By Craig Finlay
“Job Finds Divinity in the Everyday” is part of a new series at Multiplicity focusing on writers and their craft. Each blog publication features original work followed by commentary from the writer on its genesis, giving us unusual insight into both the work itself and the process of artistic creation.
When Job was bent and decrepit,
his back crooked and legs unsteady
he found himself again ruined.
He turned not to the Lord, expecting
the Lord saw and knew, the Lord allowed
suffering. Locusts ate his crops, disease felled
his goats, his servants made off with his gold
And Job calmly made his way a-shuffle
his legs widest at the knee, to the market
where he sat, head down, hand up, fingernails
He looks like withered olive branch, a woman said
and he did and few there helped him
for they remembered his cruelties, how he beat
his servants, his daughters, starved them and the livestock
for years, exclaiming this was his will, enacting
a trauma none else remembered.
He had beat them more when, having ceased
to beat them, their praise was insufficient
No matter, this time. Job perceived his patience.
And so he scavenged scraps from the rubbish,
nosed alongside the dogs in search of bread crusts.
Gradually he grew filthy, his clothes fell from him,
he crawled more than walked. A following of strays
developed, trotting along after him, yelping for scraps.
He did not beat them, in the heat and shimmer of the holy sun,
not caring that they only loved him for his gifts.
Finally, content to love something for needing him at all.
Lying on your back,
you pressed your fingers
into the notch
right below your ribs.
You thought your bones
like a cabinet.
And then that shift
in the night’s spread of leaves
that you mistook for a cold front.
You held your arm high
like reaching out to God
just to feel the earth
try to reclaim some part of you.
Gravity—learning what it means
to be subject to gravity.
A sense that someday
it will pull you deeper.
Not just beneath the bed
or the house beneath that
or into the Earth, even.
Into something else,
something you can’t say
you ever knew you’d miss.
“Job Finds Divinity in the Everyday”
I often find myself thinking about what happened to mythological persons later in their lives. Job is one I’ve thought about more than most. The story is one of the more disturbing in its implications. God and Satan get into an argument over why this guy Job is so good, with Satan claiming Job will behave well only because God will punish him if he’s not. So God decides to let Satan just ruin Job’s entire life to prove Satan wrong. Along the way we learn that suffering is a path to God, who should be feared.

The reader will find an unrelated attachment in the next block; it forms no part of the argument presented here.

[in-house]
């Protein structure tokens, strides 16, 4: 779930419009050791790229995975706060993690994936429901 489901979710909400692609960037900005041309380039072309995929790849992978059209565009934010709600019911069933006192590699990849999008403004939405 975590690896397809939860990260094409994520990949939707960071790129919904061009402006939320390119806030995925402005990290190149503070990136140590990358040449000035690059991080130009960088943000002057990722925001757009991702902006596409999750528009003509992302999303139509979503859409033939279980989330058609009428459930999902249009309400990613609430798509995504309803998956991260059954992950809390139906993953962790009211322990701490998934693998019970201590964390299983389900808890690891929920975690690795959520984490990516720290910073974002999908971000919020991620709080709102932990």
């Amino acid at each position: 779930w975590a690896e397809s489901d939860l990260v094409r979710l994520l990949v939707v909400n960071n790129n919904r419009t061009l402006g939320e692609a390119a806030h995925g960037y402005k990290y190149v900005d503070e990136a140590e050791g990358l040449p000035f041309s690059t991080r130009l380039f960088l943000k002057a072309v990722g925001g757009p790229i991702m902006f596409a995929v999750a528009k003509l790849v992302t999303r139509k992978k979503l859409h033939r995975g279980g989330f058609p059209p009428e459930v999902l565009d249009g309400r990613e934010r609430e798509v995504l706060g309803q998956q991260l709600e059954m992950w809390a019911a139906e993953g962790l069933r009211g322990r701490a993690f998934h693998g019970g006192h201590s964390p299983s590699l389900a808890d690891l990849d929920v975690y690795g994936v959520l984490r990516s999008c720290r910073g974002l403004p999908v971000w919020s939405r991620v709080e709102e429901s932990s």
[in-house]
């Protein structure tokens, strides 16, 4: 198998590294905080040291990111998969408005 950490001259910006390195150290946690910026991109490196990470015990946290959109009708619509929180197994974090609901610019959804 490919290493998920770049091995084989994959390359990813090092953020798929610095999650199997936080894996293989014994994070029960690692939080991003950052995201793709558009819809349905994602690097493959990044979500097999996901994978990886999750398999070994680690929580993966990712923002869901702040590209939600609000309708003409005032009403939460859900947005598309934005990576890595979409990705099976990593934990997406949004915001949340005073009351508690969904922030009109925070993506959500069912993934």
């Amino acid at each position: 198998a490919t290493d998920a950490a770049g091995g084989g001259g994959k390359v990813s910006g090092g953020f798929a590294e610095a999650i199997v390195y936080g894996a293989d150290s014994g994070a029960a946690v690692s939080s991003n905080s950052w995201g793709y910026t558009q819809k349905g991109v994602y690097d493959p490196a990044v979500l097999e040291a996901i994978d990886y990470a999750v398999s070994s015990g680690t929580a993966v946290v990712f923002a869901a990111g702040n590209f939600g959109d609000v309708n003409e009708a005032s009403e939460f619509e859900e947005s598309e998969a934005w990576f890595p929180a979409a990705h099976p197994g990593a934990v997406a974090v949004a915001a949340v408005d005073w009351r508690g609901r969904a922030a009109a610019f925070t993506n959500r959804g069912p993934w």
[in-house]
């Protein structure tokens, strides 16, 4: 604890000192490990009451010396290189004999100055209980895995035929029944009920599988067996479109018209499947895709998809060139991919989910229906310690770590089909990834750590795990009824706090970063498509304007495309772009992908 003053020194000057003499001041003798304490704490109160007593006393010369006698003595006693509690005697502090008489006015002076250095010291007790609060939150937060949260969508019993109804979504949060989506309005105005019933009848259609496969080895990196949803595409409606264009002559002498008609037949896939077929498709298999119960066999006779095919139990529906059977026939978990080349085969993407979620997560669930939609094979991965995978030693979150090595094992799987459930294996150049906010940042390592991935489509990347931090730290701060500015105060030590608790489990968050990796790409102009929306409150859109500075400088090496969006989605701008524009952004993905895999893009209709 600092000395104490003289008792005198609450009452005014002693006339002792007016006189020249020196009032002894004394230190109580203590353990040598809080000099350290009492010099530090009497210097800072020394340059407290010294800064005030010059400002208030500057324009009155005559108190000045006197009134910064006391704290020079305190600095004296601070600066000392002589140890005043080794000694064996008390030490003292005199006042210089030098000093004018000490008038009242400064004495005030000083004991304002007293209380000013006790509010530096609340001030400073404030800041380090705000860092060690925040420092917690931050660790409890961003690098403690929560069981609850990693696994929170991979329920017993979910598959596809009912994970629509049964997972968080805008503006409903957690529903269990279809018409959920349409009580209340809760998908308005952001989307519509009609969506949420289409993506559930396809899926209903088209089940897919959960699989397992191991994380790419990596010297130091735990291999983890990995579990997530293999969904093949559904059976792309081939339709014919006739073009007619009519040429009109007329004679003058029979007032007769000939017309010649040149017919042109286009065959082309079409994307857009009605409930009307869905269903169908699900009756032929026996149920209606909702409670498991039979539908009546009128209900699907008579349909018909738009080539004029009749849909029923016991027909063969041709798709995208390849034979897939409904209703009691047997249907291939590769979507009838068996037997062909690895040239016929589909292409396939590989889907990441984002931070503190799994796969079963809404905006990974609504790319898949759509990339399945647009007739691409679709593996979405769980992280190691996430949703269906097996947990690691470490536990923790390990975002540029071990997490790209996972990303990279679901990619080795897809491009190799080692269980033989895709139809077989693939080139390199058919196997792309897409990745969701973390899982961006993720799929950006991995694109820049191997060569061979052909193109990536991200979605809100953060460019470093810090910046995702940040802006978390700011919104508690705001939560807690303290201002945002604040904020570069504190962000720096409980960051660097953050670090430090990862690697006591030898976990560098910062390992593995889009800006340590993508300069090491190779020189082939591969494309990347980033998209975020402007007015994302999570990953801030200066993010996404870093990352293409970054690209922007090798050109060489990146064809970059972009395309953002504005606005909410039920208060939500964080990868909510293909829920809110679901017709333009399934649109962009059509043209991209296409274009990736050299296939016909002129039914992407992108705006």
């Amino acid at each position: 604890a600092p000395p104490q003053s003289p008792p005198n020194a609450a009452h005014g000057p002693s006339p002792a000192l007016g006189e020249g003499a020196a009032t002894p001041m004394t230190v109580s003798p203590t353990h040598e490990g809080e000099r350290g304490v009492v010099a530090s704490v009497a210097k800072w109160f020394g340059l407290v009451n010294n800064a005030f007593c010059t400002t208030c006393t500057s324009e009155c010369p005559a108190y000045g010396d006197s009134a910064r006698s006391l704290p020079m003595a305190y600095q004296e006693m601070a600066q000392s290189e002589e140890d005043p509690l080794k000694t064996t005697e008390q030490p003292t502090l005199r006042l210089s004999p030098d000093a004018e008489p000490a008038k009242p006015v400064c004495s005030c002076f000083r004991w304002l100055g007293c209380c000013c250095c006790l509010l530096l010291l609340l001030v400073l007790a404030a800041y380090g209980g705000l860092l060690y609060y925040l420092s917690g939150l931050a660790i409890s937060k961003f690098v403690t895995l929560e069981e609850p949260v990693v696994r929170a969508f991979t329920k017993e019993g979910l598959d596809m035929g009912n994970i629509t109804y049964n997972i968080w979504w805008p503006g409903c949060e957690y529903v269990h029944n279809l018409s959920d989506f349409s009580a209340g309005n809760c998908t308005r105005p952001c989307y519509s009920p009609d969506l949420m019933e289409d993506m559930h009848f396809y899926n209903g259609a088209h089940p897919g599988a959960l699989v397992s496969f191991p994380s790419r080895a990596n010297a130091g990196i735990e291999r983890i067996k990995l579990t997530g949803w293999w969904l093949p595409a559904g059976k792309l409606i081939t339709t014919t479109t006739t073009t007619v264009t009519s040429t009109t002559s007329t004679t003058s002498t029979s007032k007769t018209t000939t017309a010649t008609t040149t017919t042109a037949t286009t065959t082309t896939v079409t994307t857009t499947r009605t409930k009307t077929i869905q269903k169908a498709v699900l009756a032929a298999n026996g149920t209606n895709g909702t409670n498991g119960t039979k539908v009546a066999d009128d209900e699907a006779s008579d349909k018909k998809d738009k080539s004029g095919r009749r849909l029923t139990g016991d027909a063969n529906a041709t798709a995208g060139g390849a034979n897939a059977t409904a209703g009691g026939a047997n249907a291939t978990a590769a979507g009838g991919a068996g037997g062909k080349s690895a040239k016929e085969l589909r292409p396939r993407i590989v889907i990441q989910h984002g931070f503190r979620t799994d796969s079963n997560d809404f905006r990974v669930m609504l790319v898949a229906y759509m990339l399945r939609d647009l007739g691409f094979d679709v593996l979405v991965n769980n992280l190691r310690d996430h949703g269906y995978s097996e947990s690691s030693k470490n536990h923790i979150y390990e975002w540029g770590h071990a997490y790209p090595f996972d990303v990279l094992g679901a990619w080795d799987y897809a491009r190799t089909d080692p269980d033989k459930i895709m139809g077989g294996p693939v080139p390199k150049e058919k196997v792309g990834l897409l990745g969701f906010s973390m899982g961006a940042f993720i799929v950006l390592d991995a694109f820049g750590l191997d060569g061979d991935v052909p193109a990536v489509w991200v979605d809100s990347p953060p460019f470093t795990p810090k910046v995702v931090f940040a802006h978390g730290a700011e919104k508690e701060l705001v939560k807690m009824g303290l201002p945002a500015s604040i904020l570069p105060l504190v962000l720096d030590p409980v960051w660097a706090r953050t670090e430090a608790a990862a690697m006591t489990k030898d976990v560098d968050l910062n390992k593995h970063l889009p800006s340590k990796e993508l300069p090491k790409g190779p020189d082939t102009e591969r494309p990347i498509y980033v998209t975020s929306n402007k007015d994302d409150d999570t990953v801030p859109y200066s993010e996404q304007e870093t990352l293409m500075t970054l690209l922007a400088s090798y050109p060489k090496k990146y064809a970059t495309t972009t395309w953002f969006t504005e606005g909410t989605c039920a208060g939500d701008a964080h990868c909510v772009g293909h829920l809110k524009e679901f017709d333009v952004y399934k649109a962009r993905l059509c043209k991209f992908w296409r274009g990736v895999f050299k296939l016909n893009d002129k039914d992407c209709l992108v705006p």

Growing up nonreligious, I always thought it was strange that this story was so celebrated. And I wondered, too, what kind of long-term effects that kind of trauma had on Job, who realized God’s love was shown to him in the form of immense and seemingly pointless suffering. So, in this poem I sought to imagine Job in old age, having lived a life enacting the same cruelties visited upon him by God. Abuse is something we learn. Children who are abused tend to become abusers. Having pain inflicted on us forces us to learn various coping mechanisms, none of them healthy. This poem is a portrait of a man who was tortured at the whim of someone infinitely more powerful than he was, and the aftermath of that experience.
One of the things I love about poetry is how everyone can take their own meaning from a poem. I wasn’t sure what this poem was “about” while I was writing it. I was just thinking about how, when I was a child, I would hold my arm straight up in bed. I think a lot of people did this and I was wondering why. I decided to write about it as a way of discovering how we interact with the world. Like how I used to hang upside down off the couch and let the blood rush to my head. Most of us used to do that, probably. And most of us had a moment where we pulled ourselves up off the couch or the bed and that was the last time. We never did it again. And I think that’s what the poem became “about” as I was writing it.
Then, one of my friends read it and asked if I’d written it about her. I’ve written a few poems to or about her, so it was a fair question. I said I hadn’t and asked why she thought so. She reminded me that she suffers from a chronic pain issue that manifests in her joints. That, and I wrote the poem to an unnamed “you.” And that’s something great about poetry. Poems can be so deeply personal to so many different people, and for such different reasons.
Craig Finlay is a poet and librarian currently living in rural Oklahoma. His poems have appeared or will be appearing in numerous publications, most recently The Ilanot Review, Little Patuxent Review, Levee Magazine, and After Happy Hour Review. His debut collection, The Very Small Mammoths of Wrangel Island, is forthcoming from Urban Farmhouse Press.
Photo by Marc-Olivier Jodoin